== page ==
Just last year, the nation observed the 100th anniversary of the National Park Service, a year-long celebration that resulted in record visitation in many of our national parks. Americans and our guests from around the world were reminded of the foresight of Congress when, in 1916, a federal system of parks was created. Congress established the fundamental purpose of these parks as "....to conserve the scenery and the natural and historic objects and the wild life therein and to provide for the enjoyment of the same in such manner and by such means as will leave them unimpaired for the enjoyment of future generations."
Now, barely three months into the second century of the National Park System, the new administration has issued orders that, if implemented fully, could indelibly harm many of the same parks we so recently celebrated. On March 28, President Trump issued an executive order (EO) to rollback numerous environmental protection policies and regulations related to oil, gas, and mineral extraction on public lands. On March 29, Secretary of the Interior Ryan Zinke issued Secretarial Order #3349 that mirrored many of the requirements of the EO. The rollbacks identified in these orders will harm park values and worsen air quality problems that are already impacting resources and the quality of visitor experiences.
We understand and support that energy development on public lands contributes to jobs and energy independence. We also know that energy extraction operations located in or near national parks must be well planned and managed to ensure an appropriate balance between energy development and resource conservation.
The 9B regulations were first issued in 1979 to guide management of oil and gas operations in those parks where permitted; they were updated in 2016. The updates were long overdue and necessary to protect park resources from the kinds of drilling operations occurring in parks today. Key improvements included eliminating exemptions regarding access across park lands and for operations grandfathered in 1979 that have precluded NPS from managing 319 of the 534 non-federal oil and gas wells occurring in parks today.
The revision also removed the 1979 cap on performance bonds for approved operations, which had become completely inadequate to cover actual reclamation costs today. Absent an adequate bond, the Park Service, and thus the American taxpayer, can get stuck with expensive reclamation costs.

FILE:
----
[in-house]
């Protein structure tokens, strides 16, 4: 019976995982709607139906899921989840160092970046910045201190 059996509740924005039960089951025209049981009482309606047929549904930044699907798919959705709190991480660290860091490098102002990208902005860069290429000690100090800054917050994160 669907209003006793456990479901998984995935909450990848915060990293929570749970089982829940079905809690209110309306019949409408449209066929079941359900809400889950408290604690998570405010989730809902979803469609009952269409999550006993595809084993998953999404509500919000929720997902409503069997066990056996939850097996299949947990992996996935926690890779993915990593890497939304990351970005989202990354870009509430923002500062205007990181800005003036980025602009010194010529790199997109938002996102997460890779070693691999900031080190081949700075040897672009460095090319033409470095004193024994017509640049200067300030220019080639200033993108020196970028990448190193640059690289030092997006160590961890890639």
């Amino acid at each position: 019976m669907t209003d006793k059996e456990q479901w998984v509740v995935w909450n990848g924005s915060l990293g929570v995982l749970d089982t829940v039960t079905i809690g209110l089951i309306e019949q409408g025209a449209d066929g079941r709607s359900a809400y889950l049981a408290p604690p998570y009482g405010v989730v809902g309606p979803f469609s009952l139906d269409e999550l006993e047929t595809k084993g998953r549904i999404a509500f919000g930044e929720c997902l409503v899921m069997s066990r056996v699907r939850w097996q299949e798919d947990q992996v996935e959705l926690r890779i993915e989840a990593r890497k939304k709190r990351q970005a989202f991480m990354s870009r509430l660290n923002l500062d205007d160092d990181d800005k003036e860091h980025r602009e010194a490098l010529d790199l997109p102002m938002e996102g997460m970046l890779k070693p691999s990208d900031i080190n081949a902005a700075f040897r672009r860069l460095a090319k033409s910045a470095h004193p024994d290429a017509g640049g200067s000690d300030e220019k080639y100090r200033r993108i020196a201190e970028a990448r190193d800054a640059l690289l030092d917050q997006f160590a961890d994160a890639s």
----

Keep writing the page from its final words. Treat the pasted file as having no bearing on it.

The gist of our concern with the Secretarial Order’s is that the mandatory review and possible amendment or repeal of the Park Service 9B regulations suggest the real possibility that environmental safeguards designed to protect park resources could be seriously weakened or even removed. The result may be significant increases in drilling for oil and gas in 42 parks.
We were encouraged by then-Congressman Zinke’s testimony at his Jan. 17 Senate confirmation hearing where he eloquently described his appreciation for the importance of protecting America’s public lands, including parks. Park advocates everywhere found Mr. Zinke’s words reassuring.
Now, the Secretary is confronted with the challenge of acting on these promises. The issuance of Secretarial Order 3349 is one of Secretary Zinke’s first major actions and, unfortunately, raises serious concerns about his level of commitment to conserving the vast natural resources found on America’s most treasured public lands. Soon, when decisions are made whether to weaken, rescind, or leave in place the Park Service’s 9B regulations, we will see if his first actions as secretary are consistent with his words.
Mr. Secretary, we are counting on you to fulfill the 100-year old promise made to the American people in the National Park Service Organic Act, which is to conserve the parks and “leave them unimpaired for the enjoyment of future generations."
Maureen Finnerty is the Chair of the Coalition to Protect America’s National Parks, an organization of over 1,200 former and current National Park Service employees with 30,000 years of collective experience.
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